UTICA, Mich. — Former U.S. Sen. Rick Santorum warned against an encroaching big government to an enthusiastic evangelical and Tea Party-packed crowd here Friday.
Mr. Santorum, who is running at least even in political opinion polls with native son Mitt Romney for the Michigan Republican primary election Feb. 28, evoked the Founding Fathers in arguing he is the best candidate to go up against the Democratic incumbent.
“Your country needs you to step forward here in Michigan, first to make sure we have the right candidate in the general election to be able to beat Barack Obama, and secondly to be that state that stands up, like Pennsylvania, that turns away from big government and the snobbish elite that believes they know best for you,” Mr. Santorum said.
He didn’t mention his GOP opponent by name, but cast himself as more committed to restoring individual liberties and reducing the cost and reach of government than someone who would “just manage Washington a little better.”
The event was sponsored by the Michigan Faith & Freedom Coalition, and included gospel singing and prayers.
The former Pennsylvania senator defended his election record as having run successfully in a predominantly Democratic congressional district and state. His 16-point defeat in 2006 occurred in a Democratic sweep election, he said, and he cited Ohio Attorney General Mike DeWine as a Republican who lost his Senate seat in 2006 and was elected in 2010.
Mr. Santorum depicted the national health care plan known as Obamacare as the main reason he decided to run for President. He said it was designed to make more people dependent on government.
“That is the turning point. It’s the reason I’m here,” he said. Mentioning his family of seven children with wife Karen, ages three and a half up to 20 years old, he joked, “frankly the last thing I should be doing is running for president right now.”
But he said he and his wife were worried about living in a country where the government “will tell you what access to health care you’re going to have,” especially with a family like his that is “blessed with a little child who many in the medical profession, and certainly many in the world, don’t see as deserving of care and attention as others who are more able than she would be from an economic perspective.”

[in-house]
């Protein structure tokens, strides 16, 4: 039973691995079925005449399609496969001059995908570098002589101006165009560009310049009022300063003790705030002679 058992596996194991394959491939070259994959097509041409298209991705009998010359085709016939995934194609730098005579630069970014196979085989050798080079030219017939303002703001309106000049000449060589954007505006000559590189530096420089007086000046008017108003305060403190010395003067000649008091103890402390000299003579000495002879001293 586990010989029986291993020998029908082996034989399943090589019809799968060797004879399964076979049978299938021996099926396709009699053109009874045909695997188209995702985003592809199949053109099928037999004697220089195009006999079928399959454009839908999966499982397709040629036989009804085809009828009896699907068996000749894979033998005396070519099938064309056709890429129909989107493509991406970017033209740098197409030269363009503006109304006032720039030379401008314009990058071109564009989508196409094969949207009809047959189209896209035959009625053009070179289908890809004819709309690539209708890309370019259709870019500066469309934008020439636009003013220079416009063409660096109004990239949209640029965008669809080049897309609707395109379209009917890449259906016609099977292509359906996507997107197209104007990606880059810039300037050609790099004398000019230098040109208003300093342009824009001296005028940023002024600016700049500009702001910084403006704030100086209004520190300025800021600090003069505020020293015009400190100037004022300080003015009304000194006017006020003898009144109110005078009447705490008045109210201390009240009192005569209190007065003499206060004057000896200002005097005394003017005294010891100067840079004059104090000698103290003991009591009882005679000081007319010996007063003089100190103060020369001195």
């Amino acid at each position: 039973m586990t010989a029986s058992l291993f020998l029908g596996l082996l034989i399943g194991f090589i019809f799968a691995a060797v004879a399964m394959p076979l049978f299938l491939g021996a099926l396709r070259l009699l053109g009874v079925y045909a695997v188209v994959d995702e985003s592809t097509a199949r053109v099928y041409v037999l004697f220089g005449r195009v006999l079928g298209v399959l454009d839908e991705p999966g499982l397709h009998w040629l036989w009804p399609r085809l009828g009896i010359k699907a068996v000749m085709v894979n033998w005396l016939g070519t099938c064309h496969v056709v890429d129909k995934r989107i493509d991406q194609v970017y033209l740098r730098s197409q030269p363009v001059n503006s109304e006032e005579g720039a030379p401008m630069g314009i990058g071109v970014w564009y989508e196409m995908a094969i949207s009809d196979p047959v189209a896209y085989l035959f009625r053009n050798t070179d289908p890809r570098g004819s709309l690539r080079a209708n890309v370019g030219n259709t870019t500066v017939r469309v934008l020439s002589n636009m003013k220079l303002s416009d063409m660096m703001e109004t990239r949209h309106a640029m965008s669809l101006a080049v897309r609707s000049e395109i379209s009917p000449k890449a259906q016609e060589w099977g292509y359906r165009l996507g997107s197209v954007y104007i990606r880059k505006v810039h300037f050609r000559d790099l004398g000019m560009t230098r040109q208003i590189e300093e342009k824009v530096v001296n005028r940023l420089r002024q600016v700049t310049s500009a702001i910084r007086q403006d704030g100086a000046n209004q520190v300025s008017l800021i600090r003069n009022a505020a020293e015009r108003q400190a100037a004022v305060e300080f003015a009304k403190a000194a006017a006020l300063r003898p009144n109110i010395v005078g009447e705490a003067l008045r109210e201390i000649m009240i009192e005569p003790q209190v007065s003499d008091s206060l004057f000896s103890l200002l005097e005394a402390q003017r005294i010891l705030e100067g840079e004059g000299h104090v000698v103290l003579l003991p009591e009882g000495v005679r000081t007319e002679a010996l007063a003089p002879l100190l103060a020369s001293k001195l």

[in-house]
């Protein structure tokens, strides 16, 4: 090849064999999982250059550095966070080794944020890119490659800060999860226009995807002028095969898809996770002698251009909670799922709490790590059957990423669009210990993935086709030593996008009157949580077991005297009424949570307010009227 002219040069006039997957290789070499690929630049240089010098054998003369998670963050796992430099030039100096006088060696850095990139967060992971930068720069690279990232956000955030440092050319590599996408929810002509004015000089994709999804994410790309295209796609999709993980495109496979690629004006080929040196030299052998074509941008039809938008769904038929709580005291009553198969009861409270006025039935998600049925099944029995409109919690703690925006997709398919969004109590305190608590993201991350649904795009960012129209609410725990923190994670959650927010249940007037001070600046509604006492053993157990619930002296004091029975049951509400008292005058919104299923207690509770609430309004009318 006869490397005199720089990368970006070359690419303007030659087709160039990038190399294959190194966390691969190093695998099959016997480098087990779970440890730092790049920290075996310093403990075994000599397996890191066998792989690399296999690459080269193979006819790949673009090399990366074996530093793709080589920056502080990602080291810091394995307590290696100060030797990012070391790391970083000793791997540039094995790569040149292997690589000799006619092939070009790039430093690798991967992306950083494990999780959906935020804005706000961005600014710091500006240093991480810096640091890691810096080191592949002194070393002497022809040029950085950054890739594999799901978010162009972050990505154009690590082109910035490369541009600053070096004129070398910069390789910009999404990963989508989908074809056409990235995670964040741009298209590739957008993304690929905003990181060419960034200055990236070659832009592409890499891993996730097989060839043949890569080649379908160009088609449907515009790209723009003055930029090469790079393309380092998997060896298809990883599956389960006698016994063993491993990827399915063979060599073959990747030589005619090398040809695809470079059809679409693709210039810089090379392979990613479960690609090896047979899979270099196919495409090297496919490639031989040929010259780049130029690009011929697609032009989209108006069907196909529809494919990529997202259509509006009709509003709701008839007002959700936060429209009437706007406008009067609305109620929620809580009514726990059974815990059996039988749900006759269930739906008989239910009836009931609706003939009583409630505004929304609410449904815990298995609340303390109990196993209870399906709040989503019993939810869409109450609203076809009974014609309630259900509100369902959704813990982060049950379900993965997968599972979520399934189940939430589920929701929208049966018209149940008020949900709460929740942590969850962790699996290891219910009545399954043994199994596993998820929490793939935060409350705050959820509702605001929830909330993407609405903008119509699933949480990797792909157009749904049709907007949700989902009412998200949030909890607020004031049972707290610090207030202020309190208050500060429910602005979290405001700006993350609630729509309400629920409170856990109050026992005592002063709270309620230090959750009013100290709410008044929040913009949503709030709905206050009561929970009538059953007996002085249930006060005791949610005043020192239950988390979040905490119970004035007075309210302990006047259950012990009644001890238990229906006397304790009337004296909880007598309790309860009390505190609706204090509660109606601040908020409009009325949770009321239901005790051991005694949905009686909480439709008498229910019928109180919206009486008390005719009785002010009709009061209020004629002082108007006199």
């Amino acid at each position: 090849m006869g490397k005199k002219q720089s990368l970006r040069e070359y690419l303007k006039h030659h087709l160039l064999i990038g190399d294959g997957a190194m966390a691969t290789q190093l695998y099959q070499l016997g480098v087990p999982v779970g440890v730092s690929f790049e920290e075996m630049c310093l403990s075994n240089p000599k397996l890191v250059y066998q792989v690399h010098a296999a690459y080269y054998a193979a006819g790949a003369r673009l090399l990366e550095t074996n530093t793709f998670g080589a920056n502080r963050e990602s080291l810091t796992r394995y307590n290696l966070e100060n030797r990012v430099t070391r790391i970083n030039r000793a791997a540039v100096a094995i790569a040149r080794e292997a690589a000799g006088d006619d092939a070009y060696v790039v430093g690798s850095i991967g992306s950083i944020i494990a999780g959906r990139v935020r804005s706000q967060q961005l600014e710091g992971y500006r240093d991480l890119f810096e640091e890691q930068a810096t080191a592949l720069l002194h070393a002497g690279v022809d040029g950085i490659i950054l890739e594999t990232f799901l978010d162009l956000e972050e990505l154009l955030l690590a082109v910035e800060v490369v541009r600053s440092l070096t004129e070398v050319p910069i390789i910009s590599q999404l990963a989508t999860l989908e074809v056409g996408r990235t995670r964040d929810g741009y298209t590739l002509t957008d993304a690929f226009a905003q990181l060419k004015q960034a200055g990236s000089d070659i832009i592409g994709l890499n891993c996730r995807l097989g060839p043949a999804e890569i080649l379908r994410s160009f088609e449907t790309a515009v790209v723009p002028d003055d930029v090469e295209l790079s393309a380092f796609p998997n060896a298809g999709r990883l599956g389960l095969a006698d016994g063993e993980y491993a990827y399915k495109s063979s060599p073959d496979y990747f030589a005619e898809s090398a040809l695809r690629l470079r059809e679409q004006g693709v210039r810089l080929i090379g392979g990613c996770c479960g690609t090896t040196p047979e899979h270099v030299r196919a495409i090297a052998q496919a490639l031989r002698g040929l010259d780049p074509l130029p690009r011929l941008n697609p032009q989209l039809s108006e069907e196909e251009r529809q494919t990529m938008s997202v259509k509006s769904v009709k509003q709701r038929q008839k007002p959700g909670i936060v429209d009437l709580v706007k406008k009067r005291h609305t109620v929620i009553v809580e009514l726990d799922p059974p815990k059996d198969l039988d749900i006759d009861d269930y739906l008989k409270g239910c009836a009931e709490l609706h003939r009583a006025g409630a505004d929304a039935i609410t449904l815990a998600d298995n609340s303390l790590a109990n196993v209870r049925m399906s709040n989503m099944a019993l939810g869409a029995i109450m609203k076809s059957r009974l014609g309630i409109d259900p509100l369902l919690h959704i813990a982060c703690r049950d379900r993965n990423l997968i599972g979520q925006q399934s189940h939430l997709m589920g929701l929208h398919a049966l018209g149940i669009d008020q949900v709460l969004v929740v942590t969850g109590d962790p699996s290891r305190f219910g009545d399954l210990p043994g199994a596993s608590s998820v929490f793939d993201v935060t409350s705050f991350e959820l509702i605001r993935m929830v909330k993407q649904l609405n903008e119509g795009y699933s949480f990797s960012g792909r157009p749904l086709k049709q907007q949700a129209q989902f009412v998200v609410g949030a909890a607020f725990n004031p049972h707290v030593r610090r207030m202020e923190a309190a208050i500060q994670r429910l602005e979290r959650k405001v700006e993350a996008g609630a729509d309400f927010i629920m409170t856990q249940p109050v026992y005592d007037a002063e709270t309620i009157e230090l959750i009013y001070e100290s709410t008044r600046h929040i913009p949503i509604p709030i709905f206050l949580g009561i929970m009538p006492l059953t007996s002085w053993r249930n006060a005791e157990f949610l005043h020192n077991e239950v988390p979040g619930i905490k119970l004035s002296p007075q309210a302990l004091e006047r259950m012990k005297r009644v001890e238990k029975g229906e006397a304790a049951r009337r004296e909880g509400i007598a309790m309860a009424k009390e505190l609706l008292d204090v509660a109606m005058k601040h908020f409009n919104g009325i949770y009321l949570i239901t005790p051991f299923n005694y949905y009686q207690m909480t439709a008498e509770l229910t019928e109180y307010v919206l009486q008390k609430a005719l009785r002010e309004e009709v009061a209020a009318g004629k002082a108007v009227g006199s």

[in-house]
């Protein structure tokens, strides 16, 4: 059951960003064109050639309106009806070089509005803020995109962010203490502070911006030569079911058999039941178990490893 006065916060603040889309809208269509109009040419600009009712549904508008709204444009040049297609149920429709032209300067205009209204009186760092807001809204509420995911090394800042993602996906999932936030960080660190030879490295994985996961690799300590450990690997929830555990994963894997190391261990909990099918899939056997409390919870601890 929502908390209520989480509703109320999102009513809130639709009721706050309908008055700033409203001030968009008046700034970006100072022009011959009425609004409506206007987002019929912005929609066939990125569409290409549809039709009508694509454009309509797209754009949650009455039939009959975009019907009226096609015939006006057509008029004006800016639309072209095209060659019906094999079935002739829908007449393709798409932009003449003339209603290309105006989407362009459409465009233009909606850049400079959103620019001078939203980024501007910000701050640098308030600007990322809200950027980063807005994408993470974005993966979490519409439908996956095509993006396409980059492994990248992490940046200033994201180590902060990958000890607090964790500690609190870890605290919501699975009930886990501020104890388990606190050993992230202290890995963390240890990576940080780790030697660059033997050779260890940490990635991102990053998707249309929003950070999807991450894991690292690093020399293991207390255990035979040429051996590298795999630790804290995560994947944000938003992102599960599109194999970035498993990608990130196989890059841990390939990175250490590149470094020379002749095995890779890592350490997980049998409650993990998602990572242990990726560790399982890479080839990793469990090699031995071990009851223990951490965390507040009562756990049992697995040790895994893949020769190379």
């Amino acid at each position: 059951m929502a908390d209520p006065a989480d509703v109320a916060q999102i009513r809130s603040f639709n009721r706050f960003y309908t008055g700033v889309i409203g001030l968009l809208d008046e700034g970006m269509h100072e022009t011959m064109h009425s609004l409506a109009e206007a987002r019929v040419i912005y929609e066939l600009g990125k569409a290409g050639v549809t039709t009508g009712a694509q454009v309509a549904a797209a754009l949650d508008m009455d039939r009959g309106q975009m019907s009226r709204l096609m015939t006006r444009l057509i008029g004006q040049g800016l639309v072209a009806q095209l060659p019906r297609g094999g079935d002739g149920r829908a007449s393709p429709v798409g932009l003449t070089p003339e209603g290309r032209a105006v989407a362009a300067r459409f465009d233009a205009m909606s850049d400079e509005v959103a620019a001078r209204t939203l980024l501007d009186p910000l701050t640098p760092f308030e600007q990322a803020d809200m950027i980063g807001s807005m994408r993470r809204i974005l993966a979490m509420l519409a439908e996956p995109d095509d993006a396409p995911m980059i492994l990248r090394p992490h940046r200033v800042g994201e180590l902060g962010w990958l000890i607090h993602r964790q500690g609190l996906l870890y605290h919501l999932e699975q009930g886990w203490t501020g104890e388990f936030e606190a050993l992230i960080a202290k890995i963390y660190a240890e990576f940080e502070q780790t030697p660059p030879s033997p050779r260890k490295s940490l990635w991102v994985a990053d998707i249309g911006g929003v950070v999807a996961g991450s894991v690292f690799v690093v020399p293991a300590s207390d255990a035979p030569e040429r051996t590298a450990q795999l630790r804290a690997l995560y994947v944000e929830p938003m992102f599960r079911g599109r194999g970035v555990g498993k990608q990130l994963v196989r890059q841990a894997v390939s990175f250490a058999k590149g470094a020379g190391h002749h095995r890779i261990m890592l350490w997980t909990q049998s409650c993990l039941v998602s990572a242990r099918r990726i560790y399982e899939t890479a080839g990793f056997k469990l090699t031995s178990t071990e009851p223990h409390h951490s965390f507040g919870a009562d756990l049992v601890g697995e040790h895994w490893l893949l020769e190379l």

Three-year-old Isabella has a rare genetic disorder and recently was hospitalized with pneumonia.
He admitted he wasn’t a Michigander, but said he had a connection: his Italian immigrant grandfather came to Detroit in 1925 to work in an auto plant but then lost his job and went back to Italy before returning to southwestern Pennsylvania to work in the coal mines.
The speech drew about 800 people.
Tim Keller, 45, a Port Huron social studies teacher, brought his wife and three sons to hear Mr. Santorum, their current favorite for the nomination.
“He seems more personable, he seems more down-to-earth, he’s a regular guy,” Mr. Keller said. He said he wants to see more limited government.
“The takeovers of GM and Chrysler — unbelievable, it’s socialism and I’m against that,” Mr. Keller said.
Catherine Cantalin, 56, a homemaker from Rochester Hills in Oakland County, said Mr. Romney has never defeated anyone significant in an election, and said his record of implementing “Romneycare” in Massachusetts will be a detriment running against President Obama.
“[Mr. Santorum] is the best contrast to Barack Obama. He has the best chance of winning. Everytime he gets up and talks he educates,” she said.
The Romney campaign, whose candidate has left the Midwest after two days of campaigning in Michigan and Ohio Thursday, continued to blast Mr. Santorum as a “friend of big labor,” citing his 1996 vote in the U.S. Senate against a “right-to-work” federal law to allow workers to opt out of union representation. Labor unions refer to the legislation as “right to work for less.”
“That’s not conservatism — it’s the liberal program of Big Labor,” said Romney surrogate Greg Hartmann, a Hamilton County commissioner.
After his speech, Mr. Santorum took questions.
Mr. Santorum plans appearances for southern, central, and eastern Ohio on Friday and Saturday.
Shelby Township, a suburb north of downtown Detroit in Macomb County, is known for its so-called Reagan Democrats.
In the 2008 general election, Macomb County had the third highest vote turnout in the general election, after Wayne and Oakland counties. The county was won by Mr. Obama 223,784 to 187,663.
In the 2008 Republican primary, Mr. Romney won 45 percent of the Republican vote in Macomb County, his second highest victory percentage out of all of the state’s counties, after Oakland. That year’s evangelical favorite, former Arkansas Gov. Mike Huckabee, came in a distant third with 13 percent, after John McCain — the eventual nominee — with 25 percent.
Contact Tom Troy at: firstname.lastname@example.org or 419-724-6058.